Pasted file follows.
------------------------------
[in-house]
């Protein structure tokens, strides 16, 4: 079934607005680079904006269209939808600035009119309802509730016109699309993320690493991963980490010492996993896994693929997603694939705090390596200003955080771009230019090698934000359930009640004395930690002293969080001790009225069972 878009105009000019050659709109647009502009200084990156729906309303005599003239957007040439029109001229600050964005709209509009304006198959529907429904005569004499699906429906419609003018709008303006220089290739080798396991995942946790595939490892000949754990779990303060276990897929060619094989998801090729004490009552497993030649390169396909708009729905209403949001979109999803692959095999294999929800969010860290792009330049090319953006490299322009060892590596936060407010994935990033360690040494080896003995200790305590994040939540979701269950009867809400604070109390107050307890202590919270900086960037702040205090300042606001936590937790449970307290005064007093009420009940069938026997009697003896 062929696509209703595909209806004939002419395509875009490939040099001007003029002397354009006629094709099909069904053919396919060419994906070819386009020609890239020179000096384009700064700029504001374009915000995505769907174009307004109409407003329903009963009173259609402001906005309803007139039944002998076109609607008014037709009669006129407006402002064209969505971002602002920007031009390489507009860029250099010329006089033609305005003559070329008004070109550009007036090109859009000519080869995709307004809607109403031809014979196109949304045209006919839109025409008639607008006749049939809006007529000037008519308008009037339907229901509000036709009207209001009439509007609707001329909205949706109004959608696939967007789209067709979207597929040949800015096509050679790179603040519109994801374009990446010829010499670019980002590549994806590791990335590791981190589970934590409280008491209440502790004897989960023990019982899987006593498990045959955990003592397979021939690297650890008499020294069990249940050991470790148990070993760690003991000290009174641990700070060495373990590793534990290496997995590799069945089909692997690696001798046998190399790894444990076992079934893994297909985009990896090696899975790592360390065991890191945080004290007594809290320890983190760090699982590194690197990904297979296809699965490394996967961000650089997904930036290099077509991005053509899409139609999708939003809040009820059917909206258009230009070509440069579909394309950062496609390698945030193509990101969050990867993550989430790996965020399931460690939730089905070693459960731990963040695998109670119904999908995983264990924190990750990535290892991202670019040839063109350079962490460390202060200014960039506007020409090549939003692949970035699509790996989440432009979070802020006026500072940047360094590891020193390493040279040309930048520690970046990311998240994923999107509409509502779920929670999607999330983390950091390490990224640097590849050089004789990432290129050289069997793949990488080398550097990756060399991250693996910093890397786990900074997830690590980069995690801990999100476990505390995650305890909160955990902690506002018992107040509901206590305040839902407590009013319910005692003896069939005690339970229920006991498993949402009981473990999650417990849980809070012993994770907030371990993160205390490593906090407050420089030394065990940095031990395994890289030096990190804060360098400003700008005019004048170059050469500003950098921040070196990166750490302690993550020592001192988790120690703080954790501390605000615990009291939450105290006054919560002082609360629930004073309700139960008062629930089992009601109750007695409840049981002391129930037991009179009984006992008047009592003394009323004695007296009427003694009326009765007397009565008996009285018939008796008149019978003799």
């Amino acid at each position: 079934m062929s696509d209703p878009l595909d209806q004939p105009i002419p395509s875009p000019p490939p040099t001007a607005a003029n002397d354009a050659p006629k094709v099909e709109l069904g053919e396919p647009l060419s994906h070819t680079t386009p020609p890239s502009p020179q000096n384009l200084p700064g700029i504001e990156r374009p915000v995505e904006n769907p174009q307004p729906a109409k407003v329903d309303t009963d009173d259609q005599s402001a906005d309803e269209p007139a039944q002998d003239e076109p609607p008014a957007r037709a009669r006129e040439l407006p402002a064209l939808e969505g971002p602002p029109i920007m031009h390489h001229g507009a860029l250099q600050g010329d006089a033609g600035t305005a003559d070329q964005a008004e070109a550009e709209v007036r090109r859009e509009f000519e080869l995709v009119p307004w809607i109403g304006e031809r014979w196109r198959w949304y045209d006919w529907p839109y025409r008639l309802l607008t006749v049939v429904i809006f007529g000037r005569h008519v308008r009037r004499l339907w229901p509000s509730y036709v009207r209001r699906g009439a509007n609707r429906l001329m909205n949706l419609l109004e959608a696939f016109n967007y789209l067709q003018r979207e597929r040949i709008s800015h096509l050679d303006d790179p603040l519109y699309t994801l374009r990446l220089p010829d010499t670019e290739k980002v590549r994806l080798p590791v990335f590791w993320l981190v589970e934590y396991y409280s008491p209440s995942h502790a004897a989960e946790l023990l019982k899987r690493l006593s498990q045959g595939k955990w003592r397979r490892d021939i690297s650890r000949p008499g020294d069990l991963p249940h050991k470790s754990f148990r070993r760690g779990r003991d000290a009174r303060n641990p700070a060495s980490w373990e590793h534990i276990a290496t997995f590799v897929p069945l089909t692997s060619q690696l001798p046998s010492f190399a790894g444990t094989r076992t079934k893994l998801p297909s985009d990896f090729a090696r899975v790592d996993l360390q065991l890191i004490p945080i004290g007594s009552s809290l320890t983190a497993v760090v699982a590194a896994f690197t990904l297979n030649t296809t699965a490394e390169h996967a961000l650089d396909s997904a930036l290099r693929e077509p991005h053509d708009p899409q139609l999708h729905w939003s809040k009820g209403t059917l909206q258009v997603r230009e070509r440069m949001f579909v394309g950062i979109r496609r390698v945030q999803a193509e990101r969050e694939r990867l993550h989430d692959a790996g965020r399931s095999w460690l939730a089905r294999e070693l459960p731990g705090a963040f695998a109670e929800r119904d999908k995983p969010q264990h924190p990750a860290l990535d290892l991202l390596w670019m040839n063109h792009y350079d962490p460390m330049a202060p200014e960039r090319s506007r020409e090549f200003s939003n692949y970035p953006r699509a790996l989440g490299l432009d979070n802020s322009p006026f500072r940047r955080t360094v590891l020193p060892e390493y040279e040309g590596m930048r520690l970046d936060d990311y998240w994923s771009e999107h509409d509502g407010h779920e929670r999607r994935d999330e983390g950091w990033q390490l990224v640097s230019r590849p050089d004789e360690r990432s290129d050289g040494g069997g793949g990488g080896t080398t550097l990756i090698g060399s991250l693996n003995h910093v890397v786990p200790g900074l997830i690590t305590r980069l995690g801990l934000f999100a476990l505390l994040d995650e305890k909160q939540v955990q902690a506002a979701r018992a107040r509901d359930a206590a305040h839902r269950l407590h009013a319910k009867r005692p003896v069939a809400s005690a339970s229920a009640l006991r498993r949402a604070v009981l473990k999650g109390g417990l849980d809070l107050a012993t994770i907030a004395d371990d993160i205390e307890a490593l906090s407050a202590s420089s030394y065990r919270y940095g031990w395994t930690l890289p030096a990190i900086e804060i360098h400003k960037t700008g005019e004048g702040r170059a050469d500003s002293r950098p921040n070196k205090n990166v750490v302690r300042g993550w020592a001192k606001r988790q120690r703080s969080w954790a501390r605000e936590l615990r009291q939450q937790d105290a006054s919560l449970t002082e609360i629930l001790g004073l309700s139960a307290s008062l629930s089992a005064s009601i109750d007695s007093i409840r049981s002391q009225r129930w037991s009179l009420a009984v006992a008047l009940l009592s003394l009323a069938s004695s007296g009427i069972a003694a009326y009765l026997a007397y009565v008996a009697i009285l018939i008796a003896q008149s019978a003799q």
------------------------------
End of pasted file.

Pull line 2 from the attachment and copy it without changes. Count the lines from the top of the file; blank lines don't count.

């Protein structure tokens, strides 16, 4: 079934607005680079904006269209939808600035009119309802509730016109699309993320690493991963980490010492996993896994693929997603694939705090390596200003955080771009230019090698934000359930009640004395930690002293969080001790009225069972 878009105009000019050659709109647009502009200084990156729906309303005599003239957007040439029109001229600050964005709209509009304006198959529907429904005569004499699906429906419609003018709008303006220089290739080798396991995942946790595939490892000949754990779990303060276990897929060619094989998801090729004490009552497993030649390169396909708009729905209403949001979109999803692959095999294999929800969010860290792009330049090319953006490299322009060892590596936060407010994935990033360690040494080896003995200790305590994040939540979701269950009867809400604070109390107050307890202590919270900086960037702040205090300042606001936590937790449970307290005064007093009420009940069938026997009697003896 062929696509209703595909209806004939002419395509875009490939040099001007003029002397354009006629094709099909069904053919396919060419994906070819386009020609890239020179000096384009700064700029504001374009915000995505769907174009307004109409407003329903009963009173259609402001906005309803007139039944002998076109609607008014037709009669006129407006402002064209969505971002602002920007031009390489507009860029250099010329006089033609305005003559070329008004070109550009007036090109859009000519080869995709307004809607109403031809014979196109949304045209006919839109025409008639607008006749049939809006007529000037008519308008009037339907229901509000036709009207209001009439509007609707001329909205949706109004959608696939967007789209067709979207597929040949800015096509050679790179603040519109994801374009990446010829010499670019980002590549994806590791990335590791981190589970934590409280008491209440502790004897989960023990019982899987006593498990045959955990003592397979021939690297650890008499020294069990249940050991470790148990070993760690003991000290009174641990700070060495373990590793534990290496997995590799069945089909692997690696001798046998190399790894444990076992079934893994297909985009990896090696899975790592360390065991890191945080004290007594809290320890983190760090699982590194690197990904297979296809699965490394996967961000650089997904930036290099077509991005053509899409139609999708939003809040009820059917909206258009230009070509440069579909394309950062496609390698945030193509990101969050990867993550989430790996965020399931460690939730089905070693459960731990963040695998109670119904999908995983264990924190990750990535290892991202670019040839063109350079962490460390202060200014960039506007020409090549939003692949970035699509790996989440432009979070802020006026500072940047360094590891020193390493040279040309930048520690970046990311998240994923999107509409509502779920929670999607999330983390950091390490990224640097590849050089004789990432290129050289069997793949990488080398550097990756060399991250693996910093890397786990900074997830690590980069995690801990999100476990505390995650305890909160955990902690506002018992107040509901206590305040839902407590009013319910005692003896069939005690339970229920006991498993949402009981473990999650417990849980809070012993994770907030371990993160205390490593906090407050420089030394065990940095031990395994890289030096990190804060360098400003700008005019004048170059050469500003950098921040070196990166750490302690993550020592001192988790120690703080954790501390605000615990009291939450105290006054919560002082609360629930004073309700139960008062629930089992009601109750007695409840049981002391129930037991009179009984006992008047009592003394009323004695007296009427003694009326009765007397009565008996009285018939008796008149019978003799």